As Intel proceeds with plans to divest its majority stake in Intel Security, the chipmaker's security business unit, a lawsuit filed against Intel threatens to create challenges for the entity. Intel purchased the anti-virus company in 2011 for $7.68 billion, then known as McAfee.
Private equity firm TPG is backing the security business as a new entity under the McAfee name. The middle-market investment firm will pay Intel $3.1 billion for a 51% stake in the new entity. The transaction is valued at $4.2 billion, including debt.
Intel first began exploring the sale of the security unit in June, according to a report in the Financial Times. The anti-virus company was founded by John McAfee in 1987. Intel renamed the company Intel Security in 2014, although some of the unit's products continue to use the McAfee name.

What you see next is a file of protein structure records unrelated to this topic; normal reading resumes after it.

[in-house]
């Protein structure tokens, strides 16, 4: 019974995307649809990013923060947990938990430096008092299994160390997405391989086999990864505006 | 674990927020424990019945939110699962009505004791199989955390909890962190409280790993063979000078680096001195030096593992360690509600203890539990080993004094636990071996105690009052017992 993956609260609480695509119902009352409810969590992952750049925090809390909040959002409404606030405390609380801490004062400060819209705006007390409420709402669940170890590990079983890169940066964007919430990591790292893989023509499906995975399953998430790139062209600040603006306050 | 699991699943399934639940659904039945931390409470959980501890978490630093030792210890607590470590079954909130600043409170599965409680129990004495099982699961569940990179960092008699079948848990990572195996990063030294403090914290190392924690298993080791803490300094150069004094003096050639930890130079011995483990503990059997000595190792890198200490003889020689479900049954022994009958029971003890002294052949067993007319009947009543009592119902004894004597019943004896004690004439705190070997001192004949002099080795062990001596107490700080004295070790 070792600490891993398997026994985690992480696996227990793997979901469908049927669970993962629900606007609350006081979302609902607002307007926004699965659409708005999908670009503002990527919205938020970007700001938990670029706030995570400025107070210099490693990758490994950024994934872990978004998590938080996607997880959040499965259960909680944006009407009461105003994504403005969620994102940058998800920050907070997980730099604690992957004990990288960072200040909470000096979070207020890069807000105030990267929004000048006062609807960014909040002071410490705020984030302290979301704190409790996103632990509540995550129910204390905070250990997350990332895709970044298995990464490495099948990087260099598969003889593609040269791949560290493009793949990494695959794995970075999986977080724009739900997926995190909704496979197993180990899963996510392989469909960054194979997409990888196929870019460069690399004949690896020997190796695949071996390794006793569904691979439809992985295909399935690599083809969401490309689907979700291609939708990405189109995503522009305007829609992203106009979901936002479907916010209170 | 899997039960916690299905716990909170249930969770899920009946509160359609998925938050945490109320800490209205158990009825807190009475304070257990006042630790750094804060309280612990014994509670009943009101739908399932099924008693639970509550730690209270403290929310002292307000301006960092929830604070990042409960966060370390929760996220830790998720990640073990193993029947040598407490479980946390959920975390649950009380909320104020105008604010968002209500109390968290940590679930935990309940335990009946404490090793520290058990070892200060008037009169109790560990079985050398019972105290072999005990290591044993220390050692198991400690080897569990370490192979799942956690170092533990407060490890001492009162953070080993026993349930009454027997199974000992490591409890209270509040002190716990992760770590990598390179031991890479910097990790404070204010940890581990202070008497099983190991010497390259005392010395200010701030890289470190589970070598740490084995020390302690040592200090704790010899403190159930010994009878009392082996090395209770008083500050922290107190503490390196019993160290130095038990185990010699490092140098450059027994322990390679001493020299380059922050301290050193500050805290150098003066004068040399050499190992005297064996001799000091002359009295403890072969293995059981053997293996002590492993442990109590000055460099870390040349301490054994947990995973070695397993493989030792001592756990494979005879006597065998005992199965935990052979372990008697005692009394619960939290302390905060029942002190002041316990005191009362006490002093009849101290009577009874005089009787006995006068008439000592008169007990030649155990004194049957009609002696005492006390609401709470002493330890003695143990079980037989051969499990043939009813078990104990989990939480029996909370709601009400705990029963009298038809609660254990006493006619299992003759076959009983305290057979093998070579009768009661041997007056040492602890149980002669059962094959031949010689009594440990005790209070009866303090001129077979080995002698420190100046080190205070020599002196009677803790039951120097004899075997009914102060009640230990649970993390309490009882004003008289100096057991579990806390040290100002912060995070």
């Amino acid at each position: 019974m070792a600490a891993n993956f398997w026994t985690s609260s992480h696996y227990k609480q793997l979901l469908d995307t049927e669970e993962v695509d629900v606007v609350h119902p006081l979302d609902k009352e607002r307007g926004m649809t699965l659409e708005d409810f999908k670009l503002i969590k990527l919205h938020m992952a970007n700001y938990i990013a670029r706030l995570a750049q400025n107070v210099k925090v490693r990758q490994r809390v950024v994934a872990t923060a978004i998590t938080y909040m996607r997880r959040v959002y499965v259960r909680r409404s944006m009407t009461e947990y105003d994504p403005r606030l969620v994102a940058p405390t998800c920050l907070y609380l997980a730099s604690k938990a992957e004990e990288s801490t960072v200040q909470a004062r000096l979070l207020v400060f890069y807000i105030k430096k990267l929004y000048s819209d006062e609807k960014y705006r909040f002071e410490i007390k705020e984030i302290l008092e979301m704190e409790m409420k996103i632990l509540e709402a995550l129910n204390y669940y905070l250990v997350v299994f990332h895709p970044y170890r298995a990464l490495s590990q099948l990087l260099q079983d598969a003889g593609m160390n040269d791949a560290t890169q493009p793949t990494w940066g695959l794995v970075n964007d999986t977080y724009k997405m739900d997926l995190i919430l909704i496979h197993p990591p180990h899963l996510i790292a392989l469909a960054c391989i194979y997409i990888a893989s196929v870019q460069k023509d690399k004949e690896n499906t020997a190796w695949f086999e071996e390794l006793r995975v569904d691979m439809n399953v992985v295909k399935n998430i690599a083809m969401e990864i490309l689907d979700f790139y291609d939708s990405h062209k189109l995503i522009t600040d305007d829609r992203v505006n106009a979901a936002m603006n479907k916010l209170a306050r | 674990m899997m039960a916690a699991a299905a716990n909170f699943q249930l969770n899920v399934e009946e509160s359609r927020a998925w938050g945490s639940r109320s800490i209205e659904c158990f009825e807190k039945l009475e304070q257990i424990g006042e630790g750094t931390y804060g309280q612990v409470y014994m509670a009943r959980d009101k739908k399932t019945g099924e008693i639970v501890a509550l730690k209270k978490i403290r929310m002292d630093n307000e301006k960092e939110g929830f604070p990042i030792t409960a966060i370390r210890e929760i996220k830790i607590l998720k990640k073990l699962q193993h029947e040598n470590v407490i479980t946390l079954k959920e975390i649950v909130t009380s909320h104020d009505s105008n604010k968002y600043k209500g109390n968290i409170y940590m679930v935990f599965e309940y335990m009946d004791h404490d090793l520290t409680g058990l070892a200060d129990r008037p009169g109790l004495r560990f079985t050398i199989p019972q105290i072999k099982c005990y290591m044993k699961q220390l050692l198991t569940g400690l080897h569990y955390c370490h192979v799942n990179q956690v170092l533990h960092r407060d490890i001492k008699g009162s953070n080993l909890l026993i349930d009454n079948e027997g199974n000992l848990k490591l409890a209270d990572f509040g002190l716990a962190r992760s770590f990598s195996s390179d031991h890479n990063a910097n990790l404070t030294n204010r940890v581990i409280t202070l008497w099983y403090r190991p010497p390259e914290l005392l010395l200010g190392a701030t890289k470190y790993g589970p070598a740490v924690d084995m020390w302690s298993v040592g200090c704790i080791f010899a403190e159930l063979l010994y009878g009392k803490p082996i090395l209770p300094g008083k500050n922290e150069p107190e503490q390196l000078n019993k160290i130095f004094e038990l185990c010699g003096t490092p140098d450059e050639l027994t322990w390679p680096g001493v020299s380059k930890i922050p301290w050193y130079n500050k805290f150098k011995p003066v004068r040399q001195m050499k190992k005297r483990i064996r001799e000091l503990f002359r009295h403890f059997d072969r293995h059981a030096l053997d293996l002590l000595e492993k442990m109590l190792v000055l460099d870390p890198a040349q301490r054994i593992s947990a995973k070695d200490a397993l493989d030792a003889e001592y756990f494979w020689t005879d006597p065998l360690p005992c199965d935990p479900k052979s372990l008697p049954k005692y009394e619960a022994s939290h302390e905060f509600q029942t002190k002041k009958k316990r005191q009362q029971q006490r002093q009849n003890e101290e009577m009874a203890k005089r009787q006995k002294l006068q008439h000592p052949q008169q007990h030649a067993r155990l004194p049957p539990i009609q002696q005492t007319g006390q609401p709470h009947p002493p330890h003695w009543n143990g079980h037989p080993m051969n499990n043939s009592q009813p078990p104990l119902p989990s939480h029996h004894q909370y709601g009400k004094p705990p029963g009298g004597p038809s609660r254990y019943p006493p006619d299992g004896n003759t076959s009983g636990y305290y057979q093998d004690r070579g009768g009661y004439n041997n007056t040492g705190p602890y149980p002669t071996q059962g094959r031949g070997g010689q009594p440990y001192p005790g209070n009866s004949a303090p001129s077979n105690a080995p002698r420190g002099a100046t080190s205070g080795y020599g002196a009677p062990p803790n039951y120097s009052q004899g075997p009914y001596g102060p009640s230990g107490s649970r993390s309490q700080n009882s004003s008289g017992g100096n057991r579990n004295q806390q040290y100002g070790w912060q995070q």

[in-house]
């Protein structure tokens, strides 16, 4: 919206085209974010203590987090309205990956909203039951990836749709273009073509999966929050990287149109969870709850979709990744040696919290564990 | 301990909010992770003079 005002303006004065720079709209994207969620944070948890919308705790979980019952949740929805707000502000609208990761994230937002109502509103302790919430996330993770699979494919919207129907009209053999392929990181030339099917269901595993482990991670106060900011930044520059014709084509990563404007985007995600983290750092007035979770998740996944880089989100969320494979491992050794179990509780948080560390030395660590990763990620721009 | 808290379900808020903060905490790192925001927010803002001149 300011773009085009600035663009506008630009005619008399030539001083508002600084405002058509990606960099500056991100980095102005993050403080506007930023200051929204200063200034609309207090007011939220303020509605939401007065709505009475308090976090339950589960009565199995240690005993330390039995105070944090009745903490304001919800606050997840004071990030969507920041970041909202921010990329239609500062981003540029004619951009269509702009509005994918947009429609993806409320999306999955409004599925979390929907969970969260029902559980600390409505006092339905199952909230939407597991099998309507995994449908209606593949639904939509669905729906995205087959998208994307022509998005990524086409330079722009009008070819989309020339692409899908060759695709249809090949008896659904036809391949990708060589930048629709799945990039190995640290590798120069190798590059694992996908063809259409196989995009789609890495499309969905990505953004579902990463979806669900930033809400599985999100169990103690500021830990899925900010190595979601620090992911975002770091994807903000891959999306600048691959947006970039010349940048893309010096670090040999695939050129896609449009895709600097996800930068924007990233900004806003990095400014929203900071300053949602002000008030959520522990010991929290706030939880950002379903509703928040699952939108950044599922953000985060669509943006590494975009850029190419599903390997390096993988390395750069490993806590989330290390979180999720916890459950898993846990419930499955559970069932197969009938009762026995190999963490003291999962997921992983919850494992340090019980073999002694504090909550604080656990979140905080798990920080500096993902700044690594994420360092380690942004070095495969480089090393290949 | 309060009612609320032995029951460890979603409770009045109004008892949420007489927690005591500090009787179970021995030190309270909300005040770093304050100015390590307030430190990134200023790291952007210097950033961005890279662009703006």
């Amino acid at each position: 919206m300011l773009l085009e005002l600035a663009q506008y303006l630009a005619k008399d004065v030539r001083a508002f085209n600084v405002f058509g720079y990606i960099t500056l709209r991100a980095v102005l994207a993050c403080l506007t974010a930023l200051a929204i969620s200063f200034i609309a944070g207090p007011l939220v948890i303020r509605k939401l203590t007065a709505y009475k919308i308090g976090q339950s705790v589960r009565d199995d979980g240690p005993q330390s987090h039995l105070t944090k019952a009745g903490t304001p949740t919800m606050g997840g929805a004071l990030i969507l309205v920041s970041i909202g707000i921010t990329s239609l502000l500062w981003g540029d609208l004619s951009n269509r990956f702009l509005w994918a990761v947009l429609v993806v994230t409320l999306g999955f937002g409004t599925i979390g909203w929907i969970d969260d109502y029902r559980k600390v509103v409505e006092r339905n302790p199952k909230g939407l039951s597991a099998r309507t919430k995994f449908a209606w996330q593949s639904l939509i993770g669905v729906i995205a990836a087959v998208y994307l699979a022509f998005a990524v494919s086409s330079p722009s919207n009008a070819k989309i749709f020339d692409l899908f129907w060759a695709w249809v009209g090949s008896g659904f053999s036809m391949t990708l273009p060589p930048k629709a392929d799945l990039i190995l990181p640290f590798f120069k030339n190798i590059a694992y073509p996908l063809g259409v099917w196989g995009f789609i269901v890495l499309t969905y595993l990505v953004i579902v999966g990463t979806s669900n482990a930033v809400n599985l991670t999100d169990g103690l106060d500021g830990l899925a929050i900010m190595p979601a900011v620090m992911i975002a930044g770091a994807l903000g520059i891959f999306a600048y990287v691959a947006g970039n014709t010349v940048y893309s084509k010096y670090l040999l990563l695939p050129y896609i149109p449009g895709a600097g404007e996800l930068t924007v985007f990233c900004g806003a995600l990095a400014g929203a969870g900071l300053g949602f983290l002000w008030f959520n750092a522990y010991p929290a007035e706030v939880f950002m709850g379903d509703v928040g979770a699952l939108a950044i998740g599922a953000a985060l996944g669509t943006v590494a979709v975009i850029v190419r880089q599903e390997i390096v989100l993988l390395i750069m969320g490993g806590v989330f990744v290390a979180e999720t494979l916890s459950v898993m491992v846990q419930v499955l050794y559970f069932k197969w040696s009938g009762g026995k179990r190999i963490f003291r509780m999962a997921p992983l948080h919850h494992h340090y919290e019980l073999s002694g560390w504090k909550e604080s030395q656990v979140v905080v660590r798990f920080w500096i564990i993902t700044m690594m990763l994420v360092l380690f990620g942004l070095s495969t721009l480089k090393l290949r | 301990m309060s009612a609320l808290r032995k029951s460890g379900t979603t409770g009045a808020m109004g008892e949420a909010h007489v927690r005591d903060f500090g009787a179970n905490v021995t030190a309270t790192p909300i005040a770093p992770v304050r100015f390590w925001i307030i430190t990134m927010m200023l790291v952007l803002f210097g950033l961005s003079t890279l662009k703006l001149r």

John McAfee and his cybersecurity investment firm, MGT Capital Investments, filed a request for a judgment that his investment company's “use of or reference to the personal name of John McAfee and/or McAfee in their business” would not infringe on Intel's trademark.
The divestiture of Intel's security unit “is a good thing,” according to Mike Janke, co-founder of cybersecurity investment firm DataTribe and former CEO of Silent Circle. “A PE firm is much better suited to grow and run this business than Intel is,” Janke wrote in an email to SCMagazine.com. A large corporate parent like Intel can be unwieldy and “sometimes their core businesses conflict with the security business,” he wrote.
Anup Ghosh, CEO of Invincea, agreed. He told SCMagazine.com ownership by a corporate parent “reduced their ability to be nimble” in a space that is undergoing massive disruption. “I think it's fair to say that the hope for synergies between McAfee and Intel at the chip level never materialized in a market-accepted way.”TPG Capital director of external affairs Luke Barrett declined to comment on the transaction. Intel and MGT Capital Investments were unable to respond to requests for comment by press time.